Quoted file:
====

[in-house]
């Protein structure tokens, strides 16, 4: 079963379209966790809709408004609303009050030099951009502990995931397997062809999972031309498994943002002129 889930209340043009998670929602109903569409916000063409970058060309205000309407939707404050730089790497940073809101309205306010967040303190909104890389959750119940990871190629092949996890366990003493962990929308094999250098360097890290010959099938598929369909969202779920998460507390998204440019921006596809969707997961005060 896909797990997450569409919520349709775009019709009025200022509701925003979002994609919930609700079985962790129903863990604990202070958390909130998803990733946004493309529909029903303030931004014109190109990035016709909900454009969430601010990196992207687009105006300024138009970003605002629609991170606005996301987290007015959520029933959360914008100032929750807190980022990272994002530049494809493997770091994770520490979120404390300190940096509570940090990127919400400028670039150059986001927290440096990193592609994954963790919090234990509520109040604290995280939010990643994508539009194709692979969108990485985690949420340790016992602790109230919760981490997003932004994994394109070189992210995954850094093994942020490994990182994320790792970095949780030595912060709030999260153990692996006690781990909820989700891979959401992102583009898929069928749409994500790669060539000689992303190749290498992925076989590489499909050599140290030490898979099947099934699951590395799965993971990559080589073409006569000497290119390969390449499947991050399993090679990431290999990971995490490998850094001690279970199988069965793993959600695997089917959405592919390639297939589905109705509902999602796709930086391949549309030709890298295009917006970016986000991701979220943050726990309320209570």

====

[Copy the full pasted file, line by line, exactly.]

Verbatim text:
[in-house]
């Protein structure tokens, strides 16, 4: 079963379209966790809709408004609303009050030099951009502990995931397997062809999972031309498994943002002129 889930209340043009998670929602109903569409916000063409970058060309205000309407939707404050730089790497940073809101309205306010967040303190909104890389959750119940990871190629092949996890366990003493962990929308094999250098360097890290010959099938598929369909969202779920998460507390998204440019921006596809969707997961005060 896909797990997450569409919520349709775009019709009025200022509701925003979002994609919930609700079985962790129903863990604990202070958390909130998803990733946004493309529909029903303030931004014109190109990035016709909900454009969430601010990196992207687009105006300024138009970003605002629609991170606005996301987290007015959520029933959360914008100032929750807190980022990272994002530049494809493997770091994770520490979120404390300190940096509570940090990127919400400028670039150059986001927290440096990193592609994954963790919090234990509520109040604290995280939010990643994508539009194709692979969108990485985690949420340790016992602790109230919760981490997003932004994994394109070189992210995954850094093994942020490994990182994320790792970095949780030595912060709030999260153990692996006690781990909820989700891979959401992102583009898929069928749409994500790669060539000689992303190749290498992925076989590489499909050599140290030490898979099947099934699951590395799965993971990559080589073409006569000497290119390969390449499947991050399993090679990431290999990971995490490998850094001690279970199988069965793993959600695997089917959405592919390639297939589905109705509902999602796709930086391949549309030709890298295009917006970016986000991701979220943050726990309320209570």